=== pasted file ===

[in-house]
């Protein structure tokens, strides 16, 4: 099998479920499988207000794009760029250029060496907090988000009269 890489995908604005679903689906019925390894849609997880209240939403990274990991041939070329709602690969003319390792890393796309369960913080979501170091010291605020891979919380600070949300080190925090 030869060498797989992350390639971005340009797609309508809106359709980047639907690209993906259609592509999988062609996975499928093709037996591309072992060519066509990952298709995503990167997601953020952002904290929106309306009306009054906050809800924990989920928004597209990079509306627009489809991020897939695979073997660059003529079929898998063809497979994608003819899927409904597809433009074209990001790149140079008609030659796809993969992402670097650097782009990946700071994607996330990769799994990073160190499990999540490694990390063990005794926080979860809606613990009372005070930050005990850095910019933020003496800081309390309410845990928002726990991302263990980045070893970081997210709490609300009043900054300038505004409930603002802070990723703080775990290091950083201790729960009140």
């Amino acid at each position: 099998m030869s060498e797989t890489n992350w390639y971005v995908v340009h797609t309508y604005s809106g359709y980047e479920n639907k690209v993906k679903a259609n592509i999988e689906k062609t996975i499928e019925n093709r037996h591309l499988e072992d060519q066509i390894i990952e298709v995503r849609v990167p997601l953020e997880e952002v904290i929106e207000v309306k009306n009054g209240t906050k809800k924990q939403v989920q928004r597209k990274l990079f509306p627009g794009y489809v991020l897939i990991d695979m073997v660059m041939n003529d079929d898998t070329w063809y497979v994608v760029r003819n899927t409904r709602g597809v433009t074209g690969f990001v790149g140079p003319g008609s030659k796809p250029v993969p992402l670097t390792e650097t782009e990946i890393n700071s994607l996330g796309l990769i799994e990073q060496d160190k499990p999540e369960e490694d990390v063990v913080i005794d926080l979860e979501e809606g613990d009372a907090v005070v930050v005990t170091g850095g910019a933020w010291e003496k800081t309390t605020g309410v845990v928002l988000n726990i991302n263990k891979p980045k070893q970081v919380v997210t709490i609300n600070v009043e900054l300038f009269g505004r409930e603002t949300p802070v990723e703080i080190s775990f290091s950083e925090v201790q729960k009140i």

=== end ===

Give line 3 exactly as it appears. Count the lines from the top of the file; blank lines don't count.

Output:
């Amino acid at each position: 099998m030869s060498e797989t890489n992350w390639y971005v995908v340009h797609t309508y604005s809106g359709y980047e479920n639907k690209v993906k679903a259609n592509i999988e689906k062609t996975i499928e019925n093709r037996h591309l499988e072992d060519q066509i390894i990952e298709v995503r849609v990167p997601l953020e997880e952002v904290i929106e207000v309306k009306n009054g209240t906050k809800k924990q939403v989920q928004r597209k990274l990079f509306p627009g794009y489809v991020l897939i990991d695979m073997v660059m041939n003529d079929d898998t070329w063809y497979v994608v760029r003819n899927t409904r709602g597809v433009t074209g690969f990001v790149g140079p003319g008609s030659k796809p250029v993969p992402l670097t390792e650097t782009e990946i890393n700071s994607l996330g796309l990769i799994e990073q060496d160190k499990p999540e369960e490694d990390v063990v913080i005794d926080l979860e979501e809606g613990d009372a907090v005070v930050v005990t170091g850095g910019a933020w010291e003496k800081t309390t605020g309410v845990v928002l988000n726990i991302n263990k891979p980045k070893q970081v919380v997210t709490i609300n600070v009043e900054l300038f009269g505004r409930e603002t949300p802070v990723e703080i080190s775990f290091s950083e925090v201790q729960k009140i």